RG: Yeah, it’s all about knowing your body. It’s not about getting stronger; it’s about utilizing your larger muscles and getting away from putting so much stress and strain on specific muscles. And it’s based on balance and psychology and martial arts. For instance, we’re told to lift with our legs, not our back. Bend your knees, squat down, and pick up whatever you’re picking up. MoveSMART says that’s great for a 22-year-old, but your body changes. Sometimes, you cannot bend the same way you could before. You have to know your limitations and how to adjust your posture.
Hobbies & Heroes
LW: Sounds like something I could have used in my warehouse days. Here’s another fun one! Do you have a hidden talent? If not, what’s your greatest passion/hobby when you’re off the clock?
RG: I used to be very good at juggling a soccer ball, although it’s not as easy now after having undergone knee surgery a couple of years ago. Soccer is definitely a passion of mine. I helped start the boy’s soccer team at my high school many years ago and spent a lot of time coaching my three kids. I also like to run a few times per week. On Sundays, I run a 10k (not competitively) with my oldest son.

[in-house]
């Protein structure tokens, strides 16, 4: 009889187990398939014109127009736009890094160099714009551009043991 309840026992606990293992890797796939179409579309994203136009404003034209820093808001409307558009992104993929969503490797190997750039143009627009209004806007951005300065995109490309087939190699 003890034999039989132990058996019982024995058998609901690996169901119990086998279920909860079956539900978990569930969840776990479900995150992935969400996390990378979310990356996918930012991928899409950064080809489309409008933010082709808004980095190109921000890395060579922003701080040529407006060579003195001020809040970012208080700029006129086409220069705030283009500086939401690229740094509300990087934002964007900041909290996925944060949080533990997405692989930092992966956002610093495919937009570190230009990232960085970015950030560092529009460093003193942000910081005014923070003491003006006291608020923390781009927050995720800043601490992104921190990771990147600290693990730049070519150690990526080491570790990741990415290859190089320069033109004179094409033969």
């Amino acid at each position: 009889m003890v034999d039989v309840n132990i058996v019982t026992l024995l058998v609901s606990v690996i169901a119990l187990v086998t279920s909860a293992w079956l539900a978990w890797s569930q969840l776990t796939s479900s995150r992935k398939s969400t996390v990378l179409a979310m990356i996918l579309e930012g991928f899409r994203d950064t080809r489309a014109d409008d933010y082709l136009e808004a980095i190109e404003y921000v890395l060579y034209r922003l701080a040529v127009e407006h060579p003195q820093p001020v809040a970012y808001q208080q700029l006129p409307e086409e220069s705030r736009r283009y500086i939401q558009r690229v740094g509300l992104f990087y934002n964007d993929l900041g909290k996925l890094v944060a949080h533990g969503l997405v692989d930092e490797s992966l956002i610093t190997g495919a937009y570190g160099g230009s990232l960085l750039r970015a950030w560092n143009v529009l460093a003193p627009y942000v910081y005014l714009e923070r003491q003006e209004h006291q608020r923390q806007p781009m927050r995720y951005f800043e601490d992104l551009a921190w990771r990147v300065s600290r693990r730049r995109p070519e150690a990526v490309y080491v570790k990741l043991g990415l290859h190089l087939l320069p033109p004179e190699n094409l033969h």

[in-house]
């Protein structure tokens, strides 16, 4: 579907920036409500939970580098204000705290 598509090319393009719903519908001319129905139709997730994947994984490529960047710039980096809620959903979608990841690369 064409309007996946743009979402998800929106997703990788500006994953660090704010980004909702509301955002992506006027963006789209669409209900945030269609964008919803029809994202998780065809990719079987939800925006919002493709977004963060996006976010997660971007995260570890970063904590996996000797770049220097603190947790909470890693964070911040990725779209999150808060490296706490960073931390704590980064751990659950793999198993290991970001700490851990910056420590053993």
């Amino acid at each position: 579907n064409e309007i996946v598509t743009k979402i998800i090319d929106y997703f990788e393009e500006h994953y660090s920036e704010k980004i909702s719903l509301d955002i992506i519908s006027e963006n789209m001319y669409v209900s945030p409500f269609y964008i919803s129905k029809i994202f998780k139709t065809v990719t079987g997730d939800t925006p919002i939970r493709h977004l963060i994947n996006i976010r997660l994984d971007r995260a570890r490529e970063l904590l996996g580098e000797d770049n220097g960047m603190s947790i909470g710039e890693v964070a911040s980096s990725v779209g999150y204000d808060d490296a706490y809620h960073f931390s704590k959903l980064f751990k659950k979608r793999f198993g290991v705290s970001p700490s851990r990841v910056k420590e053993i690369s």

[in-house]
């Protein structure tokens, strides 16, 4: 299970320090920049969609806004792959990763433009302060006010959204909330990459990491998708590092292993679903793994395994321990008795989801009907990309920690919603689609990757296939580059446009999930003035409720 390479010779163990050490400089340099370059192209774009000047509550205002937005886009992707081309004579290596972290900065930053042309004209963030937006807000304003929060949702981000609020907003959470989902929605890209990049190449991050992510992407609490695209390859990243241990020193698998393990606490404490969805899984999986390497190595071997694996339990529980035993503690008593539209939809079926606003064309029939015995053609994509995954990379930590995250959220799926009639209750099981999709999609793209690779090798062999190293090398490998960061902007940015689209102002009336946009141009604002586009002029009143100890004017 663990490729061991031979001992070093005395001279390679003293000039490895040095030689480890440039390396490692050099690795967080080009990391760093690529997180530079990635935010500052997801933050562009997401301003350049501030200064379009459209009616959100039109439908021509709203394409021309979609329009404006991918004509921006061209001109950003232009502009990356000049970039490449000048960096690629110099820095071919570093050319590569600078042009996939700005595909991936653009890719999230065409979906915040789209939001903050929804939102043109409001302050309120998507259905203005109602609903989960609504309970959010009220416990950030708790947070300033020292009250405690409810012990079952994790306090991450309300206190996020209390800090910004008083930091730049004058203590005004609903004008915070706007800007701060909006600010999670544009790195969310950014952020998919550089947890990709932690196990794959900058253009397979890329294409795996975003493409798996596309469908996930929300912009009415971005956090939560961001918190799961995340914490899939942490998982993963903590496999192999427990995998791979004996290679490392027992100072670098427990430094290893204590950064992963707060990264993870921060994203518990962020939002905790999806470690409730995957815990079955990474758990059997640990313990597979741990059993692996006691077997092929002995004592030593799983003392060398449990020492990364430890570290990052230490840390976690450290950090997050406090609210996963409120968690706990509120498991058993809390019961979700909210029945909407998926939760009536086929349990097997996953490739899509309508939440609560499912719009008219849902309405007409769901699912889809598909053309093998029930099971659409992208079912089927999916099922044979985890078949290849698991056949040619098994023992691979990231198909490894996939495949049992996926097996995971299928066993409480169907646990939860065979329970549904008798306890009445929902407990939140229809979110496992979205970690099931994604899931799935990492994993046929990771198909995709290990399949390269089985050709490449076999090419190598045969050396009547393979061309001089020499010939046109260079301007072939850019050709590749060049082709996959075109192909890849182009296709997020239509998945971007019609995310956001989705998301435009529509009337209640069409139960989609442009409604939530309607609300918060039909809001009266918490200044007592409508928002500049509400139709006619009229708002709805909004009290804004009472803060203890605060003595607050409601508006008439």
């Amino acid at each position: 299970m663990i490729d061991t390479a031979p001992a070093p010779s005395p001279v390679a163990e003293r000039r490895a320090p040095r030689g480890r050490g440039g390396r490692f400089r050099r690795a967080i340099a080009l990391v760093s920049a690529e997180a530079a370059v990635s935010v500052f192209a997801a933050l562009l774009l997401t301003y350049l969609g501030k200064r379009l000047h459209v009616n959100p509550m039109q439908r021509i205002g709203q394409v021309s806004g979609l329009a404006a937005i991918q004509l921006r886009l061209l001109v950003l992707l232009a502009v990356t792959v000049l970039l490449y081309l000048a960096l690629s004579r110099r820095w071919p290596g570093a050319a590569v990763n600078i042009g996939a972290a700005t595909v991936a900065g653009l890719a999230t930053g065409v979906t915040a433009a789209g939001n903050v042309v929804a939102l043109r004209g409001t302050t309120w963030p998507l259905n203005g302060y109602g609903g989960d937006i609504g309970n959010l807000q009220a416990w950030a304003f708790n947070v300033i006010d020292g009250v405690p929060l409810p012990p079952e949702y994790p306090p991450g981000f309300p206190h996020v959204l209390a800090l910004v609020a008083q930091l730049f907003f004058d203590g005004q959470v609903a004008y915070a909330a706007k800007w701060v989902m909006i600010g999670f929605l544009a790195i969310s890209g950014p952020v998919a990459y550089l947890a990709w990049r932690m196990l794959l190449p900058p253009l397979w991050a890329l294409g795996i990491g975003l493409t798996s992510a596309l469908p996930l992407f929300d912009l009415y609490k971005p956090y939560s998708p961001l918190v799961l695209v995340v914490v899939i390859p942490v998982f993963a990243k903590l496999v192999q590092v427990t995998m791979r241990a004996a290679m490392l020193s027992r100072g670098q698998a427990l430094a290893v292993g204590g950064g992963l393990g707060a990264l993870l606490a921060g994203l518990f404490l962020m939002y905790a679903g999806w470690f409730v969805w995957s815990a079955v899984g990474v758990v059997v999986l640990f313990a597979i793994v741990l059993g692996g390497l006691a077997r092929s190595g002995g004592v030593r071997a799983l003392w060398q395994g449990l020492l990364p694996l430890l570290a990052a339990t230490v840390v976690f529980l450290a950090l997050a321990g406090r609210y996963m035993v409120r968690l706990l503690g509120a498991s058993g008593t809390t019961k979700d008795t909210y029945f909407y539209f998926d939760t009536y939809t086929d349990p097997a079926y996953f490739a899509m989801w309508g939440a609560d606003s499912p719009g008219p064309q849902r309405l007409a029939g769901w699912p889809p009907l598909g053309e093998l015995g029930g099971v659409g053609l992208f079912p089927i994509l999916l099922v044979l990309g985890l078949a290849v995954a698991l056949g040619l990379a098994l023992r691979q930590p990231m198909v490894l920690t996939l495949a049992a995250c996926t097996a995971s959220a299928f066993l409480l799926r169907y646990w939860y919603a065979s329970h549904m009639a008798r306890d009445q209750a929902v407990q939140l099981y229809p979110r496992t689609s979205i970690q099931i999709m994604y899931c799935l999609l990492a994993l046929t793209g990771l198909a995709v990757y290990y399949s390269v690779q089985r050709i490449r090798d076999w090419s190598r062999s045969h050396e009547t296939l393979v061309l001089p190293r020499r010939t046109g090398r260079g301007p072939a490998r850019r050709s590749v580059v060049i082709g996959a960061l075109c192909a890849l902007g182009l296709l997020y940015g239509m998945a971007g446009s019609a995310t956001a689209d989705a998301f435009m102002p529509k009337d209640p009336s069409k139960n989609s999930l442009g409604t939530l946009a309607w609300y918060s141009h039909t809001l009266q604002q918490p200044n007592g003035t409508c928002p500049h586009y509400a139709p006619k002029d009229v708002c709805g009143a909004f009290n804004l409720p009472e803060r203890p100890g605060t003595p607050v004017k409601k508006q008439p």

LW: That’s a nice father-son activity, and the soccer ball juggling has to be a cool party trick. Do you like Atlanta United?
RG: Oh yeah, we enjoy them a lot.
LW: Here’s one that stumps people. Tell us about your hero, a leader, or a public figure you admire – is there a principle they stand for that you’ve adopted as your own, or something in their work that inspires yours at Kloeckner?
RG: My dad. He was a great man and taught me to always work hard. He would always tell me “nothing is for free.” He was another servant. There’s also John Wayne. He’s always been a hero of mine. I loved his no-nonsense attitude, patriotism, and real grit. Finally, St. Pope John Paul II. The way he remained faithful after being shot and living with his Parkinson’s disease, was very impactful for me. He taught me that we all suffer in some way, but that we can still find peace, hope, and joy.
Tight-knit Family Time
LW: Beautiful. Now, how about your family – what are your responsibilities like at home, is there a fun activity/tradition you enjoy together? I’m freshly married and always looking for good advice.